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Sunday service attendees at Emanuel A.M.E. Church in Charleston, S.C. mourned the loss of their beloved pastor and other church members.
Sunday service attendees at Emanuel A.M.E. Church in Charleston, S.C. mourned the loss of their beloved pastor and other church members.

Charleston Pastor Remembered for Loving Others

 

Clementa Pinckney, senior pastor of Emanuel A.M.E. Church in Charleston, S.C., was remembered over the weekend by colleagues and friends as a godly man who cared deeply for others. Pinckney was murdered along with eight of his parishioners Wednesday night as he led a prayer service.

“What stood out more than his big frame and booming voice was his astronomical heart he had for his fellow man,” said state Senate Minority Leader Nikki Setzler.

Pinckney’s empty desk in the Senate chamber was draped in black and covered in flowers Thursday morning as fellow lawmakers mourned his loss.

“He had a core not many of us have,” said Sen. Vincent Sheheen, who sat beside him. “I think of the irony that the most gentle of the 46 of us—the best of the 46 of us in this chamber—is the one who lost his life.”

Pinckney was elected to the South Carolina House of Representatives at age 23, the youngest African-American ever elected to public office in South Carolina. Four years later in 2000, he was elected to the State Senate, where he served until his death.

To Pinckney, politics and faith were inseparable. He said in a 1998 interview his job as a legislator was to sift through the different interest groups and “[figure] out what interest we do not hear from. We need to represent those who are not organized—poor people, mothers with children …”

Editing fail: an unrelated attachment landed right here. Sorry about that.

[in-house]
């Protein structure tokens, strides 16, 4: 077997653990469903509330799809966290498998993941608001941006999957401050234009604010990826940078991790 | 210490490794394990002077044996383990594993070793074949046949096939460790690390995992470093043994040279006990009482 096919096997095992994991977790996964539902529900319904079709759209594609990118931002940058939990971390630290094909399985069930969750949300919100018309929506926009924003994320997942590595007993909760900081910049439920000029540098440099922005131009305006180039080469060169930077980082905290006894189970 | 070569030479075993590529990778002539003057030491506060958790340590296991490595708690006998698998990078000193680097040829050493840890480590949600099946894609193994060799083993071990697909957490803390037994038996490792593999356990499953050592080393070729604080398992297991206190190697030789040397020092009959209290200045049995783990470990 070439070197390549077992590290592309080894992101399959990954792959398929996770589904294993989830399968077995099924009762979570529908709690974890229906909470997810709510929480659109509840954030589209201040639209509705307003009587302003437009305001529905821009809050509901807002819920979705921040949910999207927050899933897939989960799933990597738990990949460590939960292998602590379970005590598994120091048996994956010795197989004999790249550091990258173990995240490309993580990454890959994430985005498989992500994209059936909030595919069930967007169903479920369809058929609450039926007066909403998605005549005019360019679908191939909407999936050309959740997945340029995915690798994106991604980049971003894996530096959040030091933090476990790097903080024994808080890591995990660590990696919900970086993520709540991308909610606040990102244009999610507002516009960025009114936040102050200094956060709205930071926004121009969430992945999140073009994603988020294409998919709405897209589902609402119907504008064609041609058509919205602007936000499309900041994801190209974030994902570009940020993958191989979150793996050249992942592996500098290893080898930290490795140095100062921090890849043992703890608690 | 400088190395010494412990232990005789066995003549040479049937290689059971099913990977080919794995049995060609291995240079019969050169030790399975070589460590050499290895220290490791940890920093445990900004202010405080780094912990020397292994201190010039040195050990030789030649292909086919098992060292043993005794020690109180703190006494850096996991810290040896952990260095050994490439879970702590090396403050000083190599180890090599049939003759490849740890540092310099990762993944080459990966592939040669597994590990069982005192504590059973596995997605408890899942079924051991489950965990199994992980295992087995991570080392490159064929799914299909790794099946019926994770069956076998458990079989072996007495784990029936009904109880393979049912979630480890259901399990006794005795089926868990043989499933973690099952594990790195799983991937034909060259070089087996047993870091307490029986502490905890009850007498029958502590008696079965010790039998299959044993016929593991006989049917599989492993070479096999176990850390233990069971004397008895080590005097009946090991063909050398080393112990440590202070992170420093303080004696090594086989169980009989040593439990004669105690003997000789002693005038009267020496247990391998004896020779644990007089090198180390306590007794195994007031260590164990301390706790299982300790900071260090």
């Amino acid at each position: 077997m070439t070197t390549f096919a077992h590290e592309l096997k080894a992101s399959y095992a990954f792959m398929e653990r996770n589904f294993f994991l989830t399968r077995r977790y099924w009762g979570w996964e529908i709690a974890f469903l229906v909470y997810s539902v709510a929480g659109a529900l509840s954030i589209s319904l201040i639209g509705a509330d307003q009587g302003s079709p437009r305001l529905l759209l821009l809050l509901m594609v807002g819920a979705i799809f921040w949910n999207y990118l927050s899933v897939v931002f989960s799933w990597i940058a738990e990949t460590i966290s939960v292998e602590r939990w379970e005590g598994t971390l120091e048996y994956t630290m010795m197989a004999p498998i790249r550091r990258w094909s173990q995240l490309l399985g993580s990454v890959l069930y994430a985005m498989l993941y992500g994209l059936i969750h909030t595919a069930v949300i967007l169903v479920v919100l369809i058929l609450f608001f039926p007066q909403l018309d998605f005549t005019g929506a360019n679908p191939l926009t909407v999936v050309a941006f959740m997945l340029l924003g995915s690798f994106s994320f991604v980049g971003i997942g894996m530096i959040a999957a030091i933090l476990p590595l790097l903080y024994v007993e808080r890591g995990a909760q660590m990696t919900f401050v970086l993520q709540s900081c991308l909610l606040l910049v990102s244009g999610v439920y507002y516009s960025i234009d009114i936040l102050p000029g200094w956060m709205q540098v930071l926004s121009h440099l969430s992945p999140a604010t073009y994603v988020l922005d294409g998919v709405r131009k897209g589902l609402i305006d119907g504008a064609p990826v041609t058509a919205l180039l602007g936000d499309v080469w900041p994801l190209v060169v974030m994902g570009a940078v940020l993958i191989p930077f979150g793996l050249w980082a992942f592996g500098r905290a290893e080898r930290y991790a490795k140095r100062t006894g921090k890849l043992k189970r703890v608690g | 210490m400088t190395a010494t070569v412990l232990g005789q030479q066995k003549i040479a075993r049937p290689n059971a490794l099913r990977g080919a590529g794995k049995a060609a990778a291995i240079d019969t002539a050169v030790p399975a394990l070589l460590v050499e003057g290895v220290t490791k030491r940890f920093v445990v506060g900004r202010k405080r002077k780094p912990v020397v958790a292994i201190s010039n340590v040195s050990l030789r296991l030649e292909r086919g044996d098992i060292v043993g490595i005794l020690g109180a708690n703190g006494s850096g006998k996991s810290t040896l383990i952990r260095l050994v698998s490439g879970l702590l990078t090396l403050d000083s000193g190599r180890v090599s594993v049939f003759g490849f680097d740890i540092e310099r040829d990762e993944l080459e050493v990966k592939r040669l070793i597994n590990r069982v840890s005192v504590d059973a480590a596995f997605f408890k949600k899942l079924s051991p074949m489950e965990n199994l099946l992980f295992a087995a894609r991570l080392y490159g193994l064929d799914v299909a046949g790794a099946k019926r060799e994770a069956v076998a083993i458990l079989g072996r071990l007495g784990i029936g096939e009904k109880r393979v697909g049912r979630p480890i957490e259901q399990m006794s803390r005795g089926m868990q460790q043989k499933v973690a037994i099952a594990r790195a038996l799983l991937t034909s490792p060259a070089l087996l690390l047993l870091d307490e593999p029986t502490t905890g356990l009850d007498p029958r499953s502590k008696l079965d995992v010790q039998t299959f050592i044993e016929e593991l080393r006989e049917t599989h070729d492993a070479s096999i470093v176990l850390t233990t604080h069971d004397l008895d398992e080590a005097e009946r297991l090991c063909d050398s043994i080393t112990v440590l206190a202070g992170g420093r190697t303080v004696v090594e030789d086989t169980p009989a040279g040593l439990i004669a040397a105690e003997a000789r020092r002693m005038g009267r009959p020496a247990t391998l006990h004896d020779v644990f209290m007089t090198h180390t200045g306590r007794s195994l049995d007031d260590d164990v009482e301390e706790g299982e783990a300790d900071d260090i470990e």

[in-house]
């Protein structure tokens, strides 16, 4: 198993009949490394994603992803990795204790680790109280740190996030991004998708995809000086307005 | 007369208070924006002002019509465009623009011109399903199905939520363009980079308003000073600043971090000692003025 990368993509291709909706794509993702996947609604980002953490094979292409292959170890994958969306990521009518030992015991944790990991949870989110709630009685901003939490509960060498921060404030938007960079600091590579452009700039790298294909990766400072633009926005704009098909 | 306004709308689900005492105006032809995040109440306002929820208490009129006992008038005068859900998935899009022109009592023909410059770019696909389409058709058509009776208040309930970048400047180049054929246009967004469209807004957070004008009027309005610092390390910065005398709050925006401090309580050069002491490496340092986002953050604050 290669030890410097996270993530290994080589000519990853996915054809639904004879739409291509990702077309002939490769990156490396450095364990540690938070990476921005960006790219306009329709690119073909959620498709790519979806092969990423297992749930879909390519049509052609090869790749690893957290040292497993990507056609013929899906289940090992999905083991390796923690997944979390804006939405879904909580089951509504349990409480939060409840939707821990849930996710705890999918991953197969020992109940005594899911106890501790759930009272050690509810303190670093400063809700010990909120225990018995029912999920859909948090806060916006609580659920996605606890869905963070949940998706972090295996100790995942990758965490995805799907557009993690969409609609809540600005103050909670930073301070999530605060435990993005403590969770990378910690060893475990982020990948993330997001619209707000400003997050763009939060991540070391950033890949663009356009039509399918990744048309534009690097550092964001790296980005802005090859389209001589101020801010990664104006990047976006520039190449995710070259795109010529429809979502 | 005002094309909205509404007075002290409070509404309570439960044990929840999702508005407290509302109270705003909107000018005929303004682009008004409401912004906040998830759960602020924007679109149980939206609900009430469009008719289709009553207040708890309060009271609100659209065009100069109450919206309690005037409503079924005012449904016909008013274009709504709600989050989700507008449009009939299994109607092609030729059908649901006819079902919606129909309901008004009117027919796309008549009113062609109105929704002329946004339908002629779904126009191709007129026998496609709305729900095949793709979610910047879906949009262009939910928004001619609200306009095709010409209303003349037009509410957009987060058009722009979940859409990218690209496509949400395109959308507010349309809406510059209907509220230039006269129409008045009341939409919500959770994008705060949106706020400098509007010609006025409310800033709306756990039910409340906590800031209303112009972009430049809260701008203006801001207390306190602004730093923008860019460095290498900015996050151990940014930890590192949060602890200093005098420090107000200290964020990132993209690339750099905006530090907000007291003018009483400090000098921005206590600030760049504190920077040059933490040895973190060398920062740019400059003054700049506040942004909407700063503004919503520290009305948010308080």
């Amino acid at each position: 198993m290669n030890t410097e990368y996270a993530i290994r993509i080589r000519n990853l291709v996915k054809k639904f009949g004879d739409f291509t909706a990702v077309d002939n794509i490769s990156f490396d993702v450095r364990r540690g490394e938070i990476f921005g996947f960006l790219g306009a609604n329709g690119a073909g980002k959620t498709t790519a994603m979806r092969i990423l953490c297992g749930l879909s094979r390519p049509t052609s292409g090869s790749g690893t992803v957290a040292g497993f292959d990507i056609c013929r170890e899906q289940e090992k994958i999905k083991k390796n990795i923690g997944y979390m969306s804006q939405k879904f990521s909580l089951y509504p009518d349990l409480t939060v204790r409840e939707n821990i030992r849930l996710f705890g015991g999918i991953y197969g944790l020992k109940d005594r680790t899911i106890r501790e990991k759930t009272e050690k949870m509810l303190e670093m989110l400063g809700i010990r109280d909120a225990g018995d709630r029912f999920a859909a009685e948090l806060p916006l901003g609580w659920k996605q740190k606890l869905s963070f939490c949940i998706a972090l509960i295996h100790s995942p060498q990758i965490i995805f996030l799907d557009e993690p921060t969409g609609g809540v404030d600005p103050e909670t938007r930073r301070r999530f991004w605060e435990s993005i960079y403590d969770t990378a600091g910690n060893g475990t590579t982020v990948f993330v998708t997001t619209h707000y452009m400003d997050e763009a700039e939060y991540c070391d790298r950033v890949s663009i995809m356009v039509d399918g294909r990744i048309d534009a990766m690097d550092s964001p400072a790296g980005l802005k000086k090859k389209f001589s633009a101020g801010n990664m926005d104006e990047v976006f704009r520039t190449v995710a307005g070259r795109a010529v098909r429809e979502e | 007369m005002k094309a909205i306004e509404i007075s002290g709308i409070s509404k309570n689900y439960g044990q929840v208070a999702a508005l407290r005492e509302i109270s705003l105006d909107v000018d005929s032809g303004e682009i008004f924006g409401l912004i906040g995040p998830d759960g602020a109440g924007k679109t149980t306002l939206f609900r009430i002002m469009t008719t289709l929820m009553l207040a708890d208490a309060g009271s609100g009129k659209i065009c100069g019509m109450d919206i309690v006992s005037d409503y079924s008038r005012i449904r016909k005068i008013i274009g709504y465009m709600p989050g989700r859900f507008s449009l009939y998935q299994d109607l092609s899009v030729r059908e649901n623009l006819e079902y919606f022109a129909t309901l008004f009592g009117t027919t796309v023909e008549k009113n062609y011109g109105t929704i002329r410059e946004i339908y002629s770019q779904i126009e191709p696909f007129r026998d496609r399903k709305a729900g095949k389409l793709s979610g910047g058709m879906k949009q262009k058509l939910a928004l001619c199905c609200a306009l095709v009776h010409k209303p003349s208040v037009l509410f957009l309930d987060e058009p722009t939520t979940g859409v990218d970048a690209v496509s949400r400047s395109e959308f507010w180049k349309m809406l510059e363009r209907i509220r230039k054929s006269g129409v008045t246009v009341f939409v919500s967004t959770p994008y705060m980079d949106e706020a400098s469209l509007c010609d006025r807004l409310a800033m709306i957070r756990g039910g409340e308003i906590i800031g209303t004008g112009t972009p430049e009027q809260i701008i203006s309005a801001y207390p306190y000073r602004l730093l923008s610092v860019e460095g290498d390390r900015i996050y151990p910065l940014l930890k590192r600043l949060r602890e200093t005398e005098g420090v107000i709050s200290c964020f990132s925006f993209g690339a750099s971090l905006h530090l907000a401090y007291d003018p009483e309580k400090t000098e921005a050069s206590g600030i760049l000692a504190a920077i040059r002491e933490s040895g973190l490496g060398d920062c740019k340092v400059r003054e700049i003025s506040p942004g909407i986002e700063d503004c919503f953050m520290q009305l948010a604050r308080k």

Pinckney learned to meld faith and public service at the knees of his forefathers. At a time when the south was controlled by a Democrat Party that officially supported segregation and racism, his great-grandfather, the Rev. Lorenzo Stevenson, worked with Republicans and sued South Carolina’s Democratic Party to end whites-only primaries. His uncle, the Rev. Levern Stevenson, worked with the NAACP in the 1960s and 1970s to desegregate Jasper County school buses.

Since the April shooting death of Walter Scott, an unarmed black man who was running away from a police officer, Pinckney had raised awareness about gun violence. On Wednesday, he spent the earlier part of the day campaigning in the city with Democratic presidential hopeful Hillary Clinton.

President Barack Obama said Pinckney’s church, known as “Mother Emanuel,” had a “sacred place in the history of America.”

“The Christian faith of Rev. Pinckney and his congregation impelled them to reach out not just to their members but to all in need,” said Obama, who knew Pinckney personally.

In 1995, Pinckney graduated from Allen University with a Bachelor’s degree in Business Administration. In 1999, he earned a Master’s of Public Administration from the University of South Carolina. That same year, he was featured in the November issue of Ebony magazine as one of “30 Leaders of the Future.” In 2008, he graduated from Lutheran Theological Southern Seminary with a Masters of Divinity.

Pinckney took his first pastoral position at age 18. He led Emanuel A.M.E. since 2010.

Pinckney was born on July 30, 1973, in Beaufort, S.C., about an hour and a half southwest of the church, the oldest black congregation south of Baltimore. He is survived by his wife, Jennifer, whom he married in 1999, and their two children, Eliana and Malana.

 

By Bob Brown, World News Service